CHATTEN: It’s hard not to get carried away. I’ve never really undertaken anything with — I’ve been writing more and more with using different elements. I’m writing with more freedom. And I didn’t want to get carried away with that freedom. One more thing about “Sunny.” I played the knives on that tune.


CHATTEN: Yeah, yeah. If you listen, on the passage between the two major chords, there’s these steak knives going click, click, click. I liked that it was a little sinister.

11. “No”

STEREOGUM: Do you see there being an arc from “I Don’t Belong” to “No”? The album goes through all these haunted places and then it ends with these very pretty, meditative songs, but they are not quite a resolution. Like, is there a destination in “No”?

CHATTEN: I think a decision has been made, to go to a destination. I don’t think it’s necessarily there but a decision has been made to try. That’s the way I feel about it. That’s how I justify that being at the end. I think the whole album, to me, are about whether you try or do you not. I think “No” is a song written at the bottom of a mountain and it ends with a decision to try and climb it.

STEREOGUM: I think you’ve called it an ellipsis before.

CHATTEN: Exactly, yeah.

STEREOGUM: Now that you’ve made that album and that decision what does that destination, or mountain, look like?

CHATTEN: That mountain, to me, looks like buying my own ingredients from the shop and cooking myself a meal at home and not going out on the piss. Getting up at 11AM and trying to take in some fresh air. That’s an aspect of that. The song is…. I don’t know if I should really… It’s about a member of my family who’s living with guilt. The song was partly kind of written as a letter to them to forgive themselves. That’s really where the power of the song came from.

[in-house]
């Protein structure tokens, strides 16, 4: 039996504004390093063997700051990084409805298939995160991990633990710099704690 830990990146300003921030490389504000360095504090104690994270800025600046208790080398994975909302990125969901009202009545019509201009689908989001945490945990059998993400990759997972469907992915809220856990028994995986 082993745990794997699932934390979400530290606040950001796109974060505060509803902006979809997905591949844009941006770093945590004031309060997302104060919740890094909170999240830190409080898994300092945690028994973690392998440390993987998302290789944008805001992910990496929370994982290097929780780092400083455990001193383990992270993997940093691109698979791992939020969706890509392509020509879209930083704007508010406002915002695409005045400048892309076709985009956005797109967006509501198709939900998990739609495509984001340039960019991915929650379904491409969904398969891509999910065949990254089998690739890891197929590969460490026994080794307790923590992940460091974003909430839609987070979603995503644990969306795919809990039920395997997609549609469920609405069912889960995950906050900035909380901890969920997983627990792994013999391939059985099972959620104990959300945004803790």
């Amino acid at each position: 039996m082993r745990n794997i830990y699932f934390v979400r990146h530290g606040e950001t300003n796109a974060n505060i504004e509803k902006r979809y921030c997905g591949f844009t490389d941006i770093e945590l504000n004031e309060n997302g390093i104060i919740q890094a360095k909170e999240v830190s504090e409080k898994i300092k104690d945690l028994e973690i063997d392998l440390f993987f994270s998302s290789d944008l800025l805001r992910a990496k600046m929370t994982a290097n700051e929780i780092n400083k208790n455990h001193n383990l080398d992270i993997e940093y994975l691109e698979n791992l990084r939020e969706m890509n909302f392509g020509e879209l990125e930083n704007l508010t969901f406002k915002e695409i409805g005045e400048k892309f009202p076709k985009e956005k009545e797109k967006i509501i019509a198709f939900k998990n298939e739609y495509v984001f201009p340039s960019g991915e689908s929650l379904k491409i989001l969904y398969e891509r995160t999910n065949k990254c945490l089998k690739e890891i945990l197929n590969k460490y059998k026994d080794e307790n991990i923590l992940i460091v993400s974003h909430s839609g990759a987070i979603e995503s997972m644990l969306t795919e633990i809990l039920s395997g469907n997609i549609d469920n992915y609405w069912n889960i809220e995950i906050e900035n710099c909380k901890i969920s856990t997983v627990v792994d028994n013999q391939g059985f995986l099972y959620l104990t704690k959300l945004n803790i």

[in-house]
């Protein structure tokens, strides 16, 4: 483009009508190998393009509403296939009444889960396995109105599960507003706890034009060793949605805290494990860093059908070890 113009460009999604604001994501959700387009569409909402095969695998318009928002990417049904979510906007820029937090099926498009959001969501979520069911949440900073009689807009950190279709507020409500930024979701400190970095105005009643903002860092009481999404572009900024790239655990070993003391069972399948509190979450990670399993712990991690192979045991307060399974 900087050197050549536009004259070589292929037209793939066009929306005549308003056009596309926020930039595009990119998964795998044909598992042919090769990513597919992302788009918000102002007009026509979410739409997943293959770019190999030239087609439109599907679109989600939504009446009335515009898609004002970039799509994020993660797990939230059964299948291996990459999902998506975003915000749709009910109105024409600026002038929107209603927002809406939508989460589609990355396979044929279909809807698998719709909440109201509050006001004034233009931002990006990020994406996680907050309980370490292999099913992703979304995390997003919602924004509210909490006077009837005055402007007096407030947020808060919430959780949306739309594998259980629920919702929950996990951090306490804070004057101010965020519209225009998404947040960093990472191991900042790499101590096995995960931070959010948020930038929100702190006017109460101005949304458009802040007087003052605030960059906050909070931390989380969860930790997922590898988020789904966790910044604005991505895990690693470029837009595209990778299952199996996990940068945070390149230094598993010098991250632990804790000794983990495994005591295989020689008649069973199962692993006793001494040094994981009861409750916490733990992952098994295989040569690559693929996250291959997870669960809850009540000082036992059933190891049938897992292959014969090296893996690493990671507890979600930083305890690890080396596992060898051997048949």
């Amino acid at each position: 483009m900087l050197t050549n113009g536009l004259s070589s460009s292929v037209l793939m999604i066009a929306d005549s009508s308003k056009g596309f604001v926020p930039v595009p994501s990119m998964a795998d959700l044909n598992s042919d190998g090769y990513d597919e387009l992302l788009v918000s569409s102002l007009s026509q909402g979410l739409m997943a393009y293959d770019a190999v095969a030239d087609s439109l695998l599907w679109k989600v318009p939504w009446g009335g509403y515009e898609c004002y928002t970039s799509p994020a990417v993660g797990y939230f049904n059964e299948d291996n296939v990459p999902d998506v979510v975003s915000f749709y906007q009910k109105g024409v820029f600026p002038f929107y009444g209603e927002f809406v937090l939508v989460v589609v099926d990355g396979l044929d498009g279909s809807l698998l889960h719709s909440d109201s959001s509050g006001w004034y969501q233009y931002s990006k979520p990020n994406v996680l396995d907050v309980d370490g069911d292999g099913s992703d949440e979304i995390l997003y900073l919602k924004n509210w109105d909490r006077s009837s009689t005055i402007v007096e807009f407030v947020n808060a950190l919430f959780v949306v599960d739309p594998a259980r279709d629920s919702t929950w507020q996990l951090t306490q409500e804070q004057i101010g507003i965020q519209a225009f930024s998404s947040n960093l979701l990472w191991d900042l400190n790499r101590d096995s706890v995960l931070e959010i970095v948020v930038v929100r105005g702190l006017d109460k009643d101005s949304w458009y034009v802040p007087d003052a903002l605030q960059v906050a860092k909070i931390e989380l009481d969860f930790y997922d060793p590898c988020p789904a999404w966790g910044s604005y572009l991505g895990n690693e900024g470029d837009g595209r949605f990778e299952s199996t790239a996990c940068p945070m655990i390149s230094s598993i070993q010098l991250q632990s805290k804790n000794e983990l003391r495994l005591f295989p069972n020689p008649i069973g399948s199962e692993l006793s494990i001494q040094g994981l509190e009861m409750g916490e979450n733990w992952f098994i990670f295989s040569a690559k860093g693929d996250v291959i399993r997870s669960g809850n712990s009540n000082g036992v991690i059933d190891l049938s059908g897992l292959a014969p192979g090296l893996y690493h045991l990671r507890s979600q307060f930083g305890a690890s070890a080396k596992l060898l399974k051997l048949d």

STEREOGUM: Is this another one you worked on a lot on your own before bringing to the others? Because this is a track you insisted had to be on there when some of the others didn’t want it to be.

CHATTEN: Me and Deego both did. We all arranged it together. Deego started jamming for the chords, and then I came up with the lyrics. Then it was that notion… how can we distill the essence of the tune. I think it worked out well. To be honest with you, I had a slightly different idea as to how it would sound and how it would be arranged. I’m glad the way it came out. It’s a bit uncomfortable for me to listen to. The whole thing was recorded live in one take, in a little room doing the vocals.

STEREOGUM: You guys have talked a little bit about trying to redefine what people might expect from Fontaines with this album. As the album’s making its way into the world, what would you like people to get out of it, or think about this new chapter?

CHATTEN: I suppose I’d like to establish a sense of trust between ourselves and the people that like our music. We might want to go to other places, you know? We don’t necessarily want to stay the band that people liked, or to be any of the things that people liked about our fist album. It’s kind of like, we’re saying, “Look, we’re going to change and we’re going to develop and there’s many other aspects of ourselves that we want to express.” I suppose I’d just like people to be understanding of that, in a way.

CREDIT: Ellius Grace

A Hero’s Death is out now via Partisan.